The final third of the surviving manuscript takes place on the journey back to Richardson’s home (where, undoubtedly, the final quarter of the novel, never written by Austen, would have taken place). Following the abandonment of the climb toward the peak of Mount Austin, Knightley’s questions about his companion and about the value of male loyalty loom large. Knightley’s nagging concerns about Richardson having abandoned him in the monastery are magnified by the haunting memory of Richardson’s reaction to the monastery’s painting. This and other mysteries are brought up during the long nautical voyage back to England–a ship which becomes increasingly prison-like and confining to Knightley as the trip progresses. Knightley’s worries become fears as the ship becomes figuratively littered with male corpses whose tragic, repressed histories are unearthed during the course of the voyage. Their fates remind Knightley of the gothic’s foremost moral, as articulated by Horace Walpole, that “the sins of the fathers are visited on their children to the third and fourth generations.”
From Austen’s manuscript notes, the ending of the novel can be seen: on arrival at Richardson’s home in Bath, an increasingly awkward relationship between Richardson and Knightley becomes fractured and then shattered as Richardson’s secrets are revealed and he is forced to literally and figuratively confront his ghosts. Once Richardson’s hidden past–he is both half-Indian and a wife-murderer–comes to light Knightley is forced to acknowledge both the hypocrisies of society with regard to race and the crimes of his friend and mentor. Knightley overcomes his own fears and anxieties, delivers the cut directe to Richardson (thereby losing his position in London society and among the “scientific mountaineers” whose company Knightley has so valued) and in so doing becomes a man. Knightley then returns home to Downell and vows to life out his life in a properly moral manner.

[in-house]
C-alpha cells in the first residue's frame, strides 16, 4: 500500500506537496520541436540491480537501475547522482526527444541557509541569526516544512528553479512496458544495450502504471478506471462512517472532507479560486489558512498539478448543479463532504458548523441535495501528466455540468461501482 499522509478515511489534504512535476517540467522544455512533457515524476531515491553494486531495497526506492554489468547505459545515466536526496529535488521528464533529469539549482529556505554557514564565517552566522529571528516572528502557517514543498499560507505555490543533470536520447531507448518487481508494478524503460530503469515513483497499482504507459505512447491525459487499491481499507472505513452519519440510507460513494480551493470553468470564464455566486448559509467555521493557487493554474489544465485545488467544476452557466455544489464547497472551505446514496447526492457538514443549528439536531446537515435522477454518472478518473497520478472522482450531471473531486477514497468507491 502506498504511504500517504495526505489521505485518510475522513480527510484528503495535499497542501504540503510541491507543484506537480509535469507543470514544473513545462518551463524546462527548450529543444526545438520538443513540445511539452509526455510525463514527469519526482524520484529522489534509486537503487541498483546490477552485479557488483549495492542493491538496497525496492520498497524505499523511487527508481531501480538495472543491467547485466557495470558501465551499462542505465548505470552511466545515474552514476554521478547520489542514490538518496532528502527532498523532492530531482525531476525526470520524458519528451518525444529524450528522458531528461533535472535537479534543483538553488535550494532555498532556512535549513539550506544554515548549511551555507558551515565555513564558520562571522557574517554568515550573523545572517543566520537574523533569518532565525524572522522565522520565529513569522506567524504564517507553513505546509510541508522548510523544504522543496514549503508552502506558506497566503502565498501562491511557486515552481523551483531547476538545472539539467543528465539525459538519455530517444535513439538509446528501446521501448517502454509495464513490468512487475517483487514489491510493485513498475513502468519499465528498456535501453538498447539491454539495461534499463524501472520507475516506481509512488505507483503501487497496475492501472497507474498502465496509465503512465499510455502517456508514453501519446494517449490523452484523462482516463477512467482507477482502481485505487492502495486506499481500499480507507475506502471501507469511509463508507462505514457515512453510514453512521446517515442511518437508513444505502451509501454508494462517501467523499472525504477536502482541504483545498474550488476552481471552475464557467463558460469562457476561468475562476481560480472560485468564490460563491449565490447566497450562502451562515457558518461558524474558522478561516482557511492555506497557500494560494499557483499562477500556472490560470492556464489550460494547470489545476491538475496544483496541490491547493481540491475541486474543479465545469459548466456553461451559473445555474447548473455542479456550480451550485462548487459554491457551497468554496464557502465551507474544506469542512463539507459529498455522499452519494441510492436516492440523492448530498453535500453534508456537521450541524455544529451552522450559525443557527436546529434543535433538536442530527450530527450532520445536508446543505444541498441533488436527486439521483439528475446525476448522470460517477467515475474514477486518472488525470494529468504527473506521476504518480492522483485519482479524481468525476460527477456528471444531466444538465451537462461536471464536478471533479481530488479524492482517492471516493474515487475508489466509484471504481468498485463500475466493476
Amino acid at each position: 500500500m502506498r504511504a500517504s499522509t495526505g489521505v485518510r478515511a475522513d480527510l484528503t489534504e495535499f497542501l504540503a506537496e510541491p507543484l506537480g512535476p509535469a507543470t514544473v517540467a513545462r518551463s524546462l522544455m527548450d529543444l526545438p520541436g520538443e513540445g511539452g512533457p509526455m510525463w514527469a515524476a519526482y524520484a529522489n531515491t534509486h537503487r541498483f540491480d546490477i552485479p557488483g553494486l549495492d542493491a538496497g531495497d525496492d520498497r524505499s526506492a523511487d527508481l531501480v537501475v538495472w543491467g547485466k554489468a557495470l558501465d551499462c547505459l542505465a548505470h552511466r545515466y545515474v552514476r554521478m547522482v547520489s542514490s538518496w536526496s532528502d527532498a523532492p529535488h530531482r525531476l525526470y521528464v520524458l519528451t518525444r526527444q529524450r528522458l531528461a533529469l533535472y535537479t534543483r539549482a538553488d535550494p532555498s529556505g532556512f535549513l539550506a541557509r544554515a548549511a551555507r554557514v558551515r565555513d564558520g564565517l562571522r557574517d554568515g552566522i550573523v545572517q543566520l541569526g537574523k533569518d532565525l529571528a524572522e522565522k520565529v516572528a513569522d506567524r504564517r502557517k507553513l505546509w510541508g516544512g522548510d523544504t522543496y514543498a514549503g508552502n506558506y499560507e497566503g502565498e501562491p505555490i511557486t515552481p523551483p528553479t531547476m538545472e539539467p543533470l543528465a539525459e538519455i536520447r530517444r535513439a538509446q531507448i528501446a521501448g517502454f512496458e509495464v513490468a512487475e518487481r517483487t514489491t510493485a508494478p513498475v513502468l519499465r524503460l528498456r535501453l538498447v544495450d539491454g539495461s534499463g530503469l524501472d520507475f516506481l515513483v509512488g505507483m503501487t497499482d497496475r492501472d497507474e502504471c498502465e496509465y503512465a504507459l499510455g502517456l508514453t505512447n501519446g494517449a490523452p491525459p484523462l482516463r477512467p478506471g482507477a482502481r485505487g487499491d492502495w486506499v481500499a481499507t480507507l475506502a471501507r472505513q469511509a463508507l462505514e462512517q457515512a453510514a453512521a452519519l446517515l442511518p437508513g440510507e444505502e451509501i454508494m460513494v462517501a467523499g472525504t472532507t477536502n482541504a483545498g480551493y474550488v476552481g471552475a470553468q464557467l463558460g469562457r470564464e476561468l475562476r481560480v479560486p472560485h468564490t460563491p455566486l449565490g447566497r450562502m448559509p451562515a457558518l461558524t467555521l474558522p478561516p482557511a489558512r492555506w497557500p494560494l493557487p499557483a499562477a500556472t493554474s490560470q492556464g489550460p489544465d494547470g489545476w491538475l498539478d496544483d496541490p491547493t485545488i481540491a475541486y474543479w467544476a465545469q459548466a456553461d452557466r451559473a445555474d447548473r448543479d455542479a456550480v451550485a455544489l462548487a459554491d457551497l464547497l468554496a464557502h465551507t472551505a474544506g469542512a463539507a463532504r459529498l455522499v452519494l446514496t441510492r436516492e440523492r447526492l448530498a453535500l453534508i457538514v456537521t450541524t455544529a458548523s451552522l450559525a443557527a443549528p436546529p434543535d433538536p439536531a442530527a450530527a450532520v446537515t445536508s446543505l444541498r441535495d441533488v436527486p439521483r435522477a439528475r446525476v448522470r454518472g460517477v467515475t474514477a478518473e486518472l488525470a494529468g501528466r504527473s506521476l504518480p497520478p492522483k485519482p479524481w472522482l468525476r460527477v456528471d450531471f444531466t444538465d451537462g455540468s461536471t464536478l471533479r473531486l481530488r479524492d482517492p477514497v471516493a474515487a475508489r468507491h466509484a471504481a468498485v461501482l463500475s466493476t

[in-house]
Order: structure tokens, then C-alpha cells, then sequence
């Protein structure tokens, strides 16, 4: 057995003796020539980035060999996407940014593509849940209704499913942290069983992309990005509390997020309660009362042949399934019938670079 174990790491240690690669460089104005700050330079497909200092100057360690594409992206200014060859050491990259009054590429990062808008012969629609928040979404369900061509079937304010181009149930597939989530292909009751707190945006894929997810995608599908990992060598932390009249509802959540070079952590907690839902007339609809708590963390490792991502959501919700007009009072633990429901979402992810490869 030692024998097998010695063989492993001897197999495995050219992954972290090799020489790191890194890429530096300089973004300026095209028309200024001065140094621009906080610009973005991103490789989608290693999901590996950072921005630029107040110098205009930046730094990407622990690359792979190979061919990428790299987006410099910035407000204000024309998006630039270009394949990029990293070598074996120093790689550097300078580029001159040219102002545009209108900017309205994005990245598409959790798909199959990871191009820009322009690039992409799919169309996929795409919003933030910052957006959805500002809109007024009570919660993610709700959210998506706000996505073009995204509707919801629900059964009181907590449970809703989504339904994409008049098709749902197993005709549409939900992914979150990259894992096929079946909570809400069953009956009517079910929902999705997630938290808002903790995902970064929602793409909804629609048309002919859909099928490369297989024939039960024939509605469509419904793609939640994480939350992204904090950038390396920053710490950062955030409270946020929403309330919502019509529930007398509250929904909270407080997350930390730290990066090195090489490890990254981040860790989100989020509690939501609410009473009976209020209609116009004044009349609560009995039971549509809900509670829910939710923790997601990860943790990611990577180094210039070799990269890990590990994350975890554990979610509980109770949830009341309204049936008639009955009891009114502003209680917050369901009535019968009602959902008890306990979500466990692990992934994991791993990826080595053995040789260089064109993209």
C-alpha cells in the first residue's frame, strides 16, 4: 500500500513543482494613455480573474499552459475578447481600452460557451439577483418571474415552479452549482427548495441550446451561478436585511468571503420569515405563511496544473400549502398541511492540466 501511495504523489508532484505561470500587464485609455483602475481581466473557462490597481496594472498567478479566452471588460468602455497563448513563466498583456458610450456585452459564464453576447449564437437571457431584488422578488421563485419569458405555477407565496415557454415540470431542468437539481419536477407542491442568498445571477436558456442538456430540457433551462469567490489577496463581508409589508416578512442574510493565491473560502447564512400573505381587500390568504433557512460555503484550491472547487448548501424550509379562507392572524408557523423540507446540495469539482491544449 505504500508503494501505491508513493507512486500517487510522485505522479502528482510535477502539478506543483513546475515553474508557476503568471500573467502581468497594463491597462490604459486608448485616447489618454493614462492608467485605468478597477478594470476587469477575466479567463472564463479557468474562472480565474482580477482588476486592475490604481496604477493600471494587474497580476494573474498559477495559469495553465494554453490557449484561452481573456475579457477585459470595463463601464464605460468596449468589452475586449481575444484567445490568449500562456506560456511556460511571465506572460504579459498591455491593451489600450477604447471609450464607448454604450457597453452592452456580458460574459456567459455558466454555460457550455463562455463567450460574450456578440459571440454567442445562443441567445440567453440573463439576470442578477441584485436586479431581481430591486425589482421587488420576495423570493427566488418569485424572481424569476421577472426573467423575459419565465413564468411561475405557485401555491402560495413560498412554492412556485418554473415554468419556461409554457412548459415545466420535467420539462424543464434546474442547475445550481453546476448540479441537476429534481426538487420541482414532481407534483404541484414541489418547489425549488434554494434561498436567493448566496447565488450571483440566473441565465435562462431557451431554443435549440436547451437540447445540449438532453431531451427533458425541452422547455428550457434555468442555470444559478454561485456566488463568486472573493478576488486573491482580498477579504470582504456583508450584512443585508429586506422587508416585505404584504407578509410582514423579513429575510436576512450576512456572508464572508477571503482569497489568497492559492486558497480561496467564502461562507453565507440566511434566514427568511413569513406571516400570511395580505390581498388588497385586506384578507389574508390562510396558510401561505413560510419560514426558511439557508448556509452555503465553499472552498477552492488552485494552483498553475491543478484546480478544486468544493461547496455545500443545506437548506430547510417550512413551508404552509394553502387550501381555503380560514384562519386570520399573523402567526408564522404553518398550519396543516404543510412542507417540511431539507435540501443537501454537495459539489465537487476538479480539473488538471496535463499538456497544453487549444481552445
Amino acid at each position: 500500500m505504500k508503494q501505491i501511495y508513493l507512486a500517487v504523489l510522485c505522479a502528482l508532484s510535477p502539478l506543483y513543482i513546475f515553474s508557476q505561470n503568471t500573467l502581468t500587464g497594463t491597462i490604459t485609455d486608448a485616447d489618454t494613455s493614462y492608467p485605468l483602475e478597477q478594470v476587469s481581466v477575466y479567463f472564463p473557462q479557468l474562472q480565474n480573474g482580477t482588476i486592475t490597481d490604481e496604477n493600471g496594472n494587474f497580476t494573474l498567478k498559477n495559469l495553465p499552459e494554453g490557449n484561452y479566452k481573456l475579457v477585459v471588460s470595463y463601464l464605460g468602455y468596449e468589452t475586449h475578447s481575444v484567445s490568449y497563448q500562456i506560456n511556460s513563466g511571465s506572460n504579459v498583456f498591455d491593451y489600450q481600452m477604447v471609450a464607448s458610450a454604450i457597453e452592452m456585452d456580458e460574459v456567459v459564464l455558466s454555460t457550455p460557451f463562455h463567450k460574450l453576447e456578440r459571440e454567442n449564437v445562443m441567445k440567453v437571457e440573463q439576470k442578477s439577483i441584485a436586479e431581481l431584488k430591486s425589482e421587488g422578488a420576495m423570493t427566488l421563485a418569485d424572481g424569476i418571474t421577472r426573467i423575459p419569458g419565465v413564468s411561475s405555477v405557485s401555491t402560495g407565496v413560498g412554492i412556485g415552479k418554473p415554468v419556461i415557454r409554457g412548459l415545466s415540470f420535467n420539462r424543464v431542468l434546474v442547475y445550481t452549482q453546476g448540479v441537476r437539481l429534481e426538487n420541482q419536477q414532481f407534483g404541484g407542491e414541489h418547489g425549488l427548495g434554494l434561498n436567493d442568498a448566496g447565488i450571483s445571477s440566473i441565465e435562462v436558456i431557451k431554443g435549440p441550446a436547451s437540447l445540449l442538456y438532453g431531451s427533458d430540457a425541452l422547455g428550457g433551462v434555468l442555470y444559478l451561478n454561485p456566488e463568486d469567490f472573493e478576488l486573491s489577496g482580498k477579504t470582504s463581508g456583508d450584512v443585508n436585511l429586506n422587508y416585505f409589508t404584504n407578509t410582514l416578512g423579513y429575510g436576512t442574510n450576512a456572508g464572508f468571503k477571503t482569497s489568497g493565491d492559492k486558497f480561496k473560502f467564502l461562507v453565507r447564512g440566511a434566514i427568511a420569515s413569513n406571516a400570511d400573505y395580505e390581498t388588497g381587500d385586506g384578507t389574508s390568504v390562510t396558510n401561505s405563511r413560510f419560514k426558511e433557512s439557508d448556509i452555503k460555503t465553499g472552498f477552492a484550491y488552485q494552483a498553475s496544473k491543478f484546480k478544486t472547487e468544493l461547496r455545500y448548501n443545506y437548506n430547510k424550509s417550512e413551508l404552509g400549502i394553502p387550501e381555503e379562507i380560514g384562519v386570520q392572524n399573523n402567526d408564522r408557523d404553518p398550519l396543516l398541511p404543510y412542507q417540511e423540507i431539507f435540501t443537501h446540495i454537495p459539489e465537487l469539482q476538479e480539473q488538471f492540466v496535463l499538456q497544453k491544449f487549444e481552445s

Masters and Mysteries has a heavier, darker tone than Austen’s later novels while still engaging–somewhat uneasily, it must be admitted–with major social and cultural issues. The first third of the novel, set in Society London, set the reader up to expect a typical Austen novel of manners, family, and society. The transition to the Gothic is therefore somewhat jarring to the reader. (Lord Bulwer-Lytton would manage the transition from society novel to novel of horror more smoothly in his A Strange Story (1862)–perhaps he used Austen and Masters and Mysteries as a model of what not to do?). Austen is skillful in delivering chills to the reader–specifically of what Anne Radcliffe thought of as Terror, which arises from the Burkean sublime and “expands the soul, and awakens the faculties to a high degree of life.” Austen nicely evokes the archetypal horror fiction Bad Place in the form of the monastery. And Austen, clearly having some form of fun, indulges herself in the over-the-topness of the horror elements in the novel. (Austen was clearly a practitioner avant la lettre of the theory that too much is too much, but way too much is just enough).